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Mixing up the type of target used can be useful. The steel plate gives instant feedback while the humanoid target offers a more realistic target beyond the sights.

Anyone who has ever been trained in the art of combative firearms has shot multiple target drills. The shooter/student usually stands 7 yards from three evenly spaced targets and a buzzer or whistle signals the beginning of the drill, which requires the shooter to fire a set number of shots on each target, either from a ready position or the holster. There might be a reload in the middle…or maybe not. The shooter usually stands still with no use-of-cover required and a very liberal time frame is placed on the drill—six shots in 20 seconds, something like that. For law-enforcement agencies, the time frame must remain liberal as the intent is not to challenge the shooter, but to get them “qualified” in some type of multiple-target drill so they can go back on the street. After all, the goal is not to prepare the officer for what they’ll likely face on the street if they’re involved in a gunfight with multiple adversaries (I could use the more politically correct word “confrontation,” but gunfight is the reality); The true goal is to meet some agency or state qualification mandate. After all, qualification is the same as preparation, correct?

Some would have you think so, but nothing could be further from the truth. Let’s face facts: All defensive firearms training is artificial! It’s a method for preparing police officers or citizen-students for armed conflict through skill-building, but there’s no way the stress and pandemonium of a life-and-death fight can be incorporated into any training drill or scenario, including Airsoft or SIMUNITION. Why? Because the expectation or possibility of injury or death has been all but eliminated. As trainers, we do the best we can, but there’s no way we can capture the reality of every possible threat our students may face. That said, some drills are better than others as it relates to conflict preparation.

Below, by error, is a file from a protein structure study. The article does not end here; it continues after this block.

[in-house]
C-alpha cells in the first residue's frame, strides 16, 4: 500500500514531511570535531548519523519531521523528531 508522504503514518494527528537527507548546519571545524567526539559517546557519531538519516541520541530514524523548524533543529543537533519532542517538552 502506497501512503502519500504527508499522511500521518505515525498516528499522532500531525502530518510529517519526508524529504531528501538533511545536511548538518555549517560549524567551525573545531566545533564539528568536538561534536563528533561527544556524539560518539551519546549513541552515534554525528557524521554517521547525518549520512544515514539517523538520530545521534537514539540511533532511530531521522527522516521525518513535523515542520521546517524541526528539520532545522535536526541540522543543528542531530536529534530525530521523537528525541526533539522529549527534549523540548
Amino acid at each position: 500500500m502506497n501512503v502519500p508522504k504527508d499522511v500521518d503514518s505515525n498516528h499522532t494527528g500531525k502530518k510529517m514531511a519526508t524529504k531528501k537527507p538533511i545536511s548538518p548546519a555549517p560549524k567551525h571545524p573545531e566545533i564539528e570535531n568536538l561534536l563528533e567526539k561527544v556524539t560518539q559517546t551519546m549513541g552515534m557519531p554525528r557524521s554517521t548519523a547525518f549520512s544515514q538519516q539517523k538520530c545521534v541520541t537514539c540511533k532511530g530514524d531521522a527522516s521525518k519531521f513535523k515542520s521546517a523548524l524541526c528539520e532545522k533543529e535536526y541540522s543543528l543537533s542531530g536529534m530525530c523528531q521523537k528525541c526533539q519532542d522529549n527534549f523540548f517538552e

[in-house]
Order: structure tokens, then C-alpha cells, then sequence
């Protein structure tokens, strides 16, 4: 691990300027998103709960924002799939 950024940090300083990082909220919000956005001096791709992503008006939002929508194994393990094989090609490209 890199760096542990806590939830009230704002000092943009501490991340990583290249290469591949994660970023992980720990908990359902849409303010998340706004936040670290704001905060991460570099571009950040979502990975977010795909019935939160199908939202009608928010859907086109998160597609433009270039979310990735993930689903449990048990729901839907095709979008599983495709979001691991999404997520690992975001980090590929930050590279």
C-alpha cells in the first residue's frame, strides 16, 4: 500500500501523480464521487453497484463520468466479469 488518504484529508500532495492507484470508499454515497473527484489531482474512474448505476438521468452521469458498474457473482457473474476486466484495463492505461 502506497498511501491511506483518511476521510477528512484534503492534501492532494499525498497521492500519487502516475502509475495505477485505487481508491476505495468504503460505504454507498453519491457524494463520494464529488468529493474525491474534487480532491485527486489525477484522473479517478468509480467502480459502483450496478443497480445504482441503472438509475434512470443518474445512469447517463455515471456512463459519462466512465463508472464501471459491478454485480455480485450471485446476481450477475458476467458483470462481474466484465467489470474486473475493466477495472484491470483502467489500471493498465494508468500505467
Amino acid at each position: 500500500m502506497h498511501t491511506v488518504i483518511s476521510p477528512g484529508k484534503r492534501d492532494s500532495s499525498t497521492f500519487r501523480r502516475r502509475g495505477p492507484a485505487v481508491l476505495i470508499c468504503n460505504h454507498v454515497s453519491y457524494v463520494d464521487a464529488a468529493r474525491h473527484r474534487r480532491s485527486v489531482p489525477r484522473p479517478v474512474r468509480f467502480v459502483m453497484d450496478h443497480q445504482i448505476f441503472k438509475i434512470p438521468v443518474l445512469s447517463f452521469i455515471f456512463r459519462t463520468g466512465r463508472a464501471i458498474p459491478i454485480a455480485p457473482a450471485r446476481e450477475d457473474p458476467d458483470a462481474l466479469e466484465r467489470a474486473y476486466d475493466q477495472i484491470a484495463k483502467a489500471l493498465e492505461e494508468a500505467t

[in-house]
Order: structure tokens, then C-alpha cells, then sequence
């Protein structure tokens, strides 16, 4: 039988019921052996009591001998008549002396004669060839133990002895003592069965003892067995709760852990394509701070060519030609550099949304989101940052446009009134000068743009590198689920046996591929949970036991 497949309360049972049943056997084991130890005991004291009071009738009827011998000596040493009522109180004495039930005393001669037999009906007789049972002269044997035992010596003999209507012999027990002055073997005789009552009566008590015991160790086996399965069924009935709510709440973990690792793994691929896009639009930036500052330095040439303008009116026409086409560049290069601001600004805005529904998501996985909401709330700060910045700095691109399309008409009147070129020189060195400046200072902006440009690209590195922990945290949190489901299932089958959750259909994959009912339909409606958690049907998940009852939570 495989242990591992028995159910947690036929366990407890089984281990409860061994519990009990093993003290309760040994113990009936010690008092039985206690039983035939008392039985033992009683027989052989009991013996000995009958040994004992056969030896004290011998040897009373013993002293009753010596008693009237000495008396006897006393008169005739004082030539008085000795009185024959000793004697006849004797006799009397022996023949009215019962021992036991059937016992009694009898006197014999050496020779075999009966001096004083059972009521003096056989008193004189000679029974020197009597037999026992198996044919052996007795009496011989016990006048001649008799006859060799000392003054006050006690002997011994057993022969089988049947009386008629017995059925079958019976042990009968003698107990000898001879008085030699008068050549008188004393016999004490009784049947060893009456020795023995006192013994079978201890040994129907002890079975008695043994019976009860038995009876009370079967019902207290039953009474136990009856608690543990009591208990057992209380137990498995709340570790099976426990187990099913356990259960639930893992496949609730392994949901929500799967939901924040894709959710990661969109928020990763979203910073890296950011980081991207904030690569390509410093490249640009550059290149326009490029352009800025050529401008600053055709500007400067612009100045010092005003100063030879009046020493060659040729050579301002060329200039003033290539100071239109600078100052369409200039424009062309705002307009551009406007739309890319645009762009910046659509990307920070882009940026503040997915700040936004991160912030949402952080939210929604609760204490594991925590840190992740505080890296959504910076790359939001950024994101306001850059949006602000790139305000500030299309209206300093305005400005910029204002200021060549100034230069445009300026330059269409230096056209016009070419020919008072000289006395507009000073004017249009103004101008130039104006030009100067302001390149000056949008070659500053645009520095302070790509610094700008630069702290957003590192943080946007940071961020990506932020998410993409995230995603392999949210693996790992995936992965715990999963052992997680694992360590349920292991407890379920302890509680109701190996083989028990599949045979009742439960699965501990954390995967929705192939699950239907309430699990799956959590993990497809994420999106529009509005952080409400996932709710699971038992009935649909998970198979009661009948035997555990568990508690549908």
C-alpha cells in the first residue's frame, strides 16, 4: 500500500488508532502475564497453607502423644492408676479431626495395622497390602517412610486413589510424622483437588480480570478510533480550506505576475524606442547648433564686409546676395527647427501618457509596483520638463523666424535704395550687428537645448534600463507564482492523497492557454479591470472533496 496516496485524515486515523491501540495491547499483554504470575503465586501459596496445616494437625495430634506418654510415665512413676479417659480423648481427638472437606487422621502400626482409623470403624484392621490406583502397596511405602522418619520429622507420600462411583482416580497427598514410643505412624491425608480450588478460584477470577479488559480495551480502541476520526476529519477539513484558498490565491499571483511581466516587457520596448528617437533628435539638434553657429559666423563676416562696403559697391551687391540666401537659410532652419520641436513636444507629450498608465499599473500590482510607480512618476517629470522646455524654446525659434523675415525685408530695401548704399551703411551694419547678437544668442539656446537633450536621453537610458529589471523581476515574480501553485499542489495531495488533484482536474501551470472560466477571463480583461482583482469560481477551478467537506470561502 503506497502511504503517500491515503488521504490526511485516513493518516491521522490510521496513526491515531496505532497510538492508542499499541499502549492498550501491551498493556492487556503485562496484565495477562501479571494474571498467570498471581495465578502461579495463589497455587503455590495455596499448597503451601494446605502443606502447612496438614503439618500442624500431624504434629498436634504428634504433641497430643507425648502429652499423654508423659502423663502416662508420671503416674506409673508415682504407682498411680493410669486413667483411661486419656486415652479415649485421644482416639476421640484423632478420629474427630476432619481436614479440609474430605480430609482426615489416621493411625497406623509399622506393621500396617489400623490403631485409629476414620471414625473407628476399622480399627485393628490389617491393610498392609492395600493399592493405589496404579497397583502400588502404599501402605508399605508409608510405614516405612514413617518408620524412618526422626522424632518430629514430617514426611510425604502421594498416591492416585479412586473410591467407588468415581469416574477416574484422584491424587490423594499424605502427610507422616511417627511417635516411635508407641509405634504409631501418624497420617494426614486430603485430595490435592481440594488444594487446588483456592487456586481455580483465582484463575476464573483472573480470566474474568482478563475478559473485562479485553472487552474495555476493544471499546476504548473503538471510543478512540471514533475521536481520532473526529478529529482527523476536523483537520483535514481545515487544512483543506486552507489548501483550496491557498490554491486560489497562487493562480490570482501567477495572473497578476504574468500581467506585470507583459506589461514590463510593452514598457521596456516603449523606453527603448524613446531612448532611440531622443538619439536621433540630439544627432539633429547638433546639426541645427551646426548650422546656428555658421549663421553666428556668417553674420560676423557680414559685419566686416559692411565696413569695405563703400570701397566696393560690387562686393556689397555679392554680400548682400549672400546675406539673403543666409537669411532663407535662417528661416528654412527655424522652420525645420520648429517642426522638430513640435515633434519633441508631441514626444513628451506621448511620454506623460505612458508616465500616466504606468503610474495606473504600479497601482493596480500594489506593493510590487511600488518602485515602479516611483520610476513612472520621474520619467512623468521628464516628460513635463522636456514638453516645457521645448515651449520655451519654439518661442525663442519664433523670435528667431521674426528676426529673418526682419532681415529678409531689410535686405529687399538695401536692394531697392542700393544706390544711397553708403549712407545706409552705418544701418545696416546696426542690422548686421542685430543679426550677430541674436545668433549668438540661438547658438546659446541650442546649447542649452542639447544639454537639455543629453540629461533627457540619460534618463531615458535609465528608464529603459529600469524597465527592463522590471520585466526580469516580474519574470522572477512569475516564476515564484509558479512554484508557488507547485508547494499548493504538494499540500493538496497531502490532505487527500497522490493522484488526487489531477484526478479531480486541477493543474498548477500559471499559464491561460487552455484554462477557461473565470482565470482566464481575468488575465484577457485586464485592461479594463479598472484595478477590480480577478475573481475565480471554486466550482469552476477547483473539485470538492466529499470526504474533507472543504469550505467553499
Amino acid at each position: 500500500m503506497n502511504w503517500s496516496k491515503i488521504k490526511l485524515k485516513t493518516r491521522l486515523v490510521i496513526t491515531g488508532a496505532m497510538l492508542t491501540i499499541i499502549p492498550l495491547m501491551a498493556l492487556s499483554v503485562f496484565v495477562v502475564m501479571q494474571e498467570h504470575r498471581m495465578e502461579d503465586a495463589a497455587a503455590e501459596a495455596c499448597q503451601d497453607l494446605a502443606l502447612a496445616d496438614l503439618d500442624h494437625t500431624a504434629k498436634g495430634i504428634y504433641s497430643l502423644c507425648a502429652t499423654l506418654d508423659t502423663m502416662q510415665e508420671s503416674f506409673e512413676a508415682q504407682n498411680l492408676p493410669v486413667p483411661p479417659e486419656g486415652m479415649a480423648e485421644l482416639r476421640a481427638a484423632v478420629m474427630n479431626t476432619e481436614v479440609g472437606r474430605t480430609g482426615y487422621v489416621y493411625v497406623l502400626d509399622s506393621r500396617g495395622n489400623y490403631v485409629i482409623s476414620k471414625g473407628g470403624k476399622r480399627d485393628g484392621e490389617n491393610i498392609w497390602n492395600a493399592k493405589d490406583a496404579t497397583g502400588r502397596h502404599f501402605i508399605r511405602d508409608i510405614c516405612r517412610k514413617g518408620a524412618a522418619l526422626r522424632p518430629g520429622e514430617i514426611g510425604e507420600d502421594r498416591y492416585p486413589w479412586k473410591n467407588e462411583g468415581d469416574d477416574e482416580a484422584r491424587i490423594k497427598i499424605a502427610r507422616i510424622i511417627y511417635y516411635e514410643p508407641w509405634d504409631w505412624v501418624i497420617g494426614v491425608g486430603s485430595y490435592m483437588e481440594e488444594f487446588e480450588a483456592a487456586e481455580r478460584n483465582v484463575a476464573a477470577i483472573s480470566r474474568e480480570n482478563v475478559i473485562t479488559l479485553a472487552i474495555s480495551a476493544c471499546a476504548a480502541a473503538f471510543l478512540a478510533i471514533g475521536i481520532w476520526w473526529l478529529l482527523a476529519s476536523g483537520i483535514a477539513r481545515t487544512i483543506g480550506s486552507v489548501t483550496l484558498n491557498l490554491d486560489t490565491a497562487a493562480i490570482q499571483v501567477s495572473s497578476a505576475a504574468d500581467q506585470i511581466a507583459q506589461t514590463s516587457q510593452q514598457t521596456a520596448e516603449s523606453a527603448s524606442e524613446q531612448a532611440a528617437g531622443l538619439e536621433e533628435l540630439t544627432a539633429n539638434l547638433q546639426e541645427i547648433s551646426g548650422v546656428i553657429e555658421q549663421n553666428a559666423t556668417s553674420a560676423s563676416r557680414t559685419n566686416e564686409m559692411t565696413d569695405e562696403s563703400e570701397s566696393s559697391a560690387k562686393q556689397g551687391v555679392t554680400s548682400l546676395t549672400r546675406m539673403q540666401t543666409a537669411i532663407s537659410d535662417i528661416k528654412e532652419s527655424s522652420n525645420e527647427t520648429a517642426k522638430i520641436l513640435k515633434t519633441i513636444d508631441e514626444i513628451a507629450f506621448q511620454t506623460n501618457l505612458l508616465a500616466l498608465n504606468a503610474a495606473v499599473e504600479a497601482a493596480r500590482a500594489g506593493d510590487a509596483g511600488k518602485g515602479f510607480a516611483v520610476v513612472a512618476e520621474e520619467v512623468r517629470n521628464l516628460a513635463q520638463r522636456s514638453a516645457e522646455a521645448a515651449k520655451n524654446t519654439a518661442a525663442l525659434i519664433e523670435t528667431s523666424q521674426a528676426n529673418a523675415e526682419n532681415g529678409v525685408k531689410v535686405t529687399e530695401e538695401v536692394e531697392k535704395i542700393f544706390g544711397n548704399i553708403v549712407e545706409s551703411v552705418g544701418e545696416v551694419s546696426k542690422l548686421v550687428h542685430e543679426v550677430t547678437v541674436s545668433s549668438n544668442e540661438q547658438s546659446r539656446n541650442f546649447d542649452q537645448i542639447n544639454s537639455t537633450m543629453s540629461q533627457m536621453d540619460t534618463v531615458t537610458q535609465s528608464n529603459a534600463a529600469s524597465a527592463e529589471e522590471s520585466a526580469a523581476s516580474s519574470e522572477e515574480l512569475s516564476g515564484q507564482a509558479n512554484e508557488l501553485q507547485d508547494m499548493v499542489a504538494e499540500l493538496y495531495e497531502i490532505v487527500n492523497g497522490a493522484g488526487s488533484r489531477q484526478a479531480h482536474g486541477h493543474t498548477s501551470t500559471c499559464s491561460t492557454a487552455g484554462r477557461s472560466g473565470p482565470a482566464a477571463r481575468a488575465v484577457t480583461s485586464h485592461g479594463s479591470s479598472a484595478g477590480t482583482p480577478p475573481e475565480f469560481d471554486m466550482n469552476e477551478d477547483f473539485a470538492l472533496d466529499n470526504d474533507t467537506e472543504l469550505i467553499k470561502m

Intended Function
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Practicing basic room clearing techniques is essential when preparing for an active shooter.

The drill described earlier is a perfect example. It may be great for competition, but poor for fight preparation. I know I’ll get called on the carpet, so before I go any further, let me say that I like the classic El Presidente drill in which a shooter must pivot and face three targets, draw from the holster and fire two shots on each of the three, reload and either shoot two more or a single head shot on each. The drill has varied over the years, but follows the same basic format. I like the El Presidente not because it’s a multiple-target drill, but because it requires the shooter to perform a variety of necessary fundamental skills all in one drill. For this purpose, it’s brilliant, but do not mistake what it really is. Jeff Cooper, the originator on the El Prez’, never thought of it as a multiple-target engagement drill. In a personal conversation that I had with Col. Cooper, he told me that while the drill was created based on a real incident, he saw it as a test of a shooter’s skill. “If I were to hire a bodyguard to protect me on a trip to a foreign country” the good Colonel told me, “I would have him shoot the ‘El Presidente’ to gauge how well he can handle his firearm.” When used in this fashion, the drill makes sense, but it is not a drill for preparing to fight multiple adversaries.

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